Connected and Disconnected in Serious Illness Valley National Park

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It’s not about death, right?  I would like to share some stories from my daughter’s and my spring break trip to “Serious Illness Valley National Park” at end of March.

Much like the Lost 49ers who arrived in the valley 163 years ago, we arrived without understanding the enormity of the valley, on a whim.  The beauty was arresting; the roadrunners are not as big as the cartoons from our youth; the long ribbons of highway seemed endless. The geologic formations had straight lines that I associate with skyscrapers.

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The sand dunes seem out of place. ImageAll below sea level.  We set out to do in a day, what had taken miners in the 1800’s many months, when they had to drink snow and kill their pack animals for food.  In this valley, Chinese workers had worked in the heat to extract borax from valley floor for $1.30 day (with deductions for housing and food).  In this dyad of human and valley, the valley clearly dominated us.

With no hotel rooms in the park, and no proven ability to car camp, we packed up after a moonlight ranger talk at Badwater.  On a lonely and somewhat scary night trip over two passes to Shoshone, a kit fox startled us.  Where we would spend the night?  On the other side of those passes was an historic motel, a closing bar with an accommodating cook staff.  The following morning I searched the luggage and the car for my IPhone. Could not find it anywhere.  I took this a sign—I was too connected for a vacation, perhaps even for work.

Later that day, when we had cell phone service, my resourceful daughter texted my phone :  Hello out there, did anyone find this phone?

And then the reply:  The cell phone is the ranger station at Furnace Creek.

The odd humanity of the exchange with cell phones gave me pause.  The National Park Service is my favorite arm of the federal government, but I was not expecting this.  In the car, we laughed about whether the rangers would look back to previous mother-daughter text conversations.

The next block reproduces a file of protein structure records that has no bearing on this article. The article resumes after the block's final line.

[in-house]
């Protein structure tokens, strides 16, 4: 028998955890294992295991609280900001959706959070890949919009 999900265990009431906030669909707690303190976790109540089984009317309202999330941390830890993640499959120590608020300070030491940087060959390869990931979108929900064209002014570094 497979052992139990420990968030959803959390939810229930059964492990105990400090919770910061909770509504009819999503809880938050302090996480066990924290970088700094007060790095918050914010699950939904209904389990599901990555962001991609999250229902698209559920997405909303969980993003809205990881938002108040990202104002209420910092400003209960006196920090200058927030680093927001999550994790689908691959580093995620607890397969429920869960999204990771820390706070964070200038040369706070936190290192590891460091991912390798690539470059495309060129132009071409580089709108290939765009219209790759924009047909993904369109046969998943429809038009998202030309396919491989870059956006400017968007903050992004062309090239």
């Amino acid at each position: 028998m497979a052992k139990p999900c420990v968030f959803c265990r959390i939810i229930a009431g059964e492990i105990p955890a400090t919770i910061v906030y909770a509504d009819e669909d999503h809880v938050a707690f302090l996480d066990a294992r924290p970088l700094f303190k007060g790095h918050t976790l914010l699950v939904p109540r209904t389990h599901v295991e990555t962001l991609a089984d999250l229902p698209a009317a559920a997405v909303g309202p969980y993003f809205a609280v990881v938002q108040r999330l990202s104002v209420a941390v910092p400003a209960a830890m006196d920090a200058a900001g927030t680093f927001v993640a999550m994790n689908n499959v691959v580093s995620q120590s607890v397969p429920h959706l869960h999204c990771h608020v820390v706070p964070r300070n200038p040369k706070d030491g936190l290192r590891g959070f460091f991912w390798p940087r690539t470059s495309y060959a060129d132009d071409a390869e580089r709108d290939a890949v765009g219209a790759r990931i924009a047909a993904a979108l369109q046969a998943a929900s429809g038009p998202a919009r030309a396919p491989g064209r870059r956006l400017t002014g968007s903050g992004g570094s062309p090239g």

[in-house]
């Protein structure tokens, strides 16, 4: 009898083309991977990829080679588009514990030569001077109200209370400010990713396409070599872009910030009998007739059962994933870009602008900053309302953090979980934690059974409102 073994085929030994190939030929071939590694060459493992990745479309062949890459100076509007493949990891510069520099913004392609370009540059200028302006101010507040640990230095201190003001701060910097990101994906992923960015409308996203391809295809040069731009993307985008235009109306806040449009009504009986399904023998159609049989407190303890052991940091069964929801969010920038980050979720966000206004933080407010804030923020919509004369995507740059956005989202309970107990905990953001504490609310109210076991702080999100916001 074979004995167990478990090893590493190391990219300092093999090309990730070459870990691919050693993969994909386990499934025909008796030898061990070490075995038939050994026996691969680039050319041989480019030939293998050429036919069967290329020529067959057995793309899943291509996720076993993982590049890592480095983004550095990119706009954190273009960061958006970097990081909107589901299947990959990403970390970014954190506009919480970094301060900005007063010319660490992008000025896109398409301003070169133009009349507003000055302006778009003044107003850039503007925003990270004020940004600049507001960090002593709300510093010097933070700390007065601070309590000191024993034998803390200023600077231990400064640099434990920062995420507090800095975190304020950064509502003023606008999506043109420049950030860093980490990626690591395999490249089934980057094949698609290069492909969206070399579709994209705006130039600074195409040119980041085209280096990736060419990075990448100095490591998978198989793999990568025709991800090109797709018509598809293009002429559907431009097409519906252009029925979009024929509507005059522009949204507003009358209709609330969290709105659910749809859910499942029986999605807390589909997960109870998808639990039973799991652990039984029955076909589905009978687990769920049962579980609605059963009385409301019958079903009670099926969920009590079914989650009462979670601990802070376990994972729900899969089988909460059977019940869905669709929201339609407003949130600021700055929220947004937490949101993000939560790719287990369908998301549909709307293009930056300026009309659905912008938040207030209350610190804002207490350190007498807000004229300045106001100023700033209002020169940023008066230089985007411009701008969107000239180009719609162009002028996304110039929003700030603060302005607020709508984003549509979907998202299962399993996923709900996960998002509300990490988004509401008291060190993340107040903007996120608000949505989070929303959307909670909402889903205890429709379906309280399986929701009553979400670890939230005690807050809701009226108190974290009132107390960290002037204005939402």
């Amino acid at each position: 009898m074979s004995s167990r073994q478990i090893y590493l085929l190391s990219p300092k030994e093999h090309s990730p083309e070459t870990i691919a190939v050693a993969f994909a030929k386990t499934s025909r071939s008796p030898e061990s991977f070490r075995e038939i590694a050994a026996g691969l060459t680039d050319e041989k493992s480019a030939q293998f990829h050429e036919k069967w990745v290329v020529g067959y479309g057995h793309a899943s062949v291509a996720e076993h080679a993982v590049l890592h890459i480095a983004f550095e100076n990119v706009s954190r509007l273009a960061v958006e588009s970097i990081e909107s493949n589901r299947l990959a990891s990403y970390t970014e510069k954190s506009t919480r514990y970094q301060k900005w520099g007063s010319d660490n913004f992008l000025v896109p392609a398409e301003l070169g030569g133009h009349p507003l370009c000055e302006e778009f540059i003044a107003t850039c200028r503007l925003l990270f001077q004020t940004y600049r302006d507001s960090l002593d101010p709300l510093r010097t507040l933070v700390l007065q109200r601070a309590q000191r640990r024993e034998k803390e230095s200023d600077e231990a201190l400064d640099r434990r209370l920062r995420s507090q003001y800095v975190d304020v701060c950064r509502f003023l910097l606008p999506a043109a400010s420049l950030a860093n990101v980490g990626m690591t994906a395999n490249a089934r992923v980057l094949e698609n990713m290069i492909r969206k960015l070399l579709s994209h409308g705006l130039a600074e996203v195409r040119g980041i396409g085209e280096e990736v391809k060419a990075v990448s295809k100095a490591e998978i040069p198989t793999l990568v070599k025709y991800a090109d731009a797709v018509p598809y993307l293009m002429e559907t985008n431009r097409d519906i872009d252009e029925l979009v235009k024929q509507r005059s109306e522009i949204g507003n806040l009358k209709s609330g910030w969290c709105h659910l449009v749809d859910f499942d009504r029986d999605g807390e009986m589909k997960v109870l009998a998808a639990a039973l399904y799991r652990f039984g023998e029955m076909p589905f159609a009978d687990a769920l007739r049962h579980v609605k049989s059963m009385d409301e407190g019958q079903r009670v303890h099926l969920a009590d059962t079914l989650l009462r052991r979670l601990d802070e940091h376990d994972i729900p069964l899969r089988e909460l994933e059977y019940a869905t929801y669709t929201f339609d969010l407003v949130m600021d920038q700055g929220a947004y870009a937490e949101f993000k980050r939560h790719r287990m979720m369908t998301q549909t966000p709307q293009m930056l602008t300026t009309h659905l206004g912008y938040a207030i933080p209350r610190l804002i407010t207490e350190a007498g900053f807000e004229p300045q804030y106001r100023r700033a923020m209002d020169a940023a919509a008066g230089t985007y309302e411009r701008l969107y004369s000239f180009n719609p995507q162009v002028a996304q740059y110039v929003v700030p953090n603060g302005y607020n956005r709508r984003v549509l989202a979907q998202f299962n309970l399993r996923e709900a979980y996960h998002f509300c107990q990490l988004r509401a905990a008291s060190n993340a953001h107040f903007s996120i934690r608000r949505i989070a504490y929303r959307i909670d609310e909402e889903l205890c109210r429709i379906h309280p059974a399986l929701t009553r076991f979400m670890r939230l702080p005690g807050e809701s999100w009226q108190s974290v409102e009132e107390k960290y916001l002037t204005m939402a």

We texted back:  We are out of the park; Can we send an addressed postage paid envelope?

The ranger:  No problem; we will send it to you free of charge. Just text us the address.

Which address-do I have them send to our next destination?  My daughter’s apartment in the Bay area?  Or my home?  In a fit of liberation from connectedness, I had the good ranger send to my home-5 days without connectness.

It sort of worked.  I found ways to get on my daughter’s computer who was had her computer for “job applications”.  I answered emails for an hour in the morning and 15 minutes at night.  It was hospital budget time after all!

So did that amazing valley deserve its name? The salt flats got a name that stuck in 1849 based on the death of a single member of an impatient team that tried a short cut that proved much harder in the days before Rand McNally.  The story goes that when the Lost 49ers finally emerged from the valley, one person turned back and said “So long Death Valley”.

A Palliative Medicine physician in Death Valley National Park had to spark a blog.  I was not expecting a meaningful human contact that was entirely electronic, but it affirms my sense of the humanity of the people who visit and work at national parks; they delivered me from connectedness and still made sure my vacation photos got back to me.

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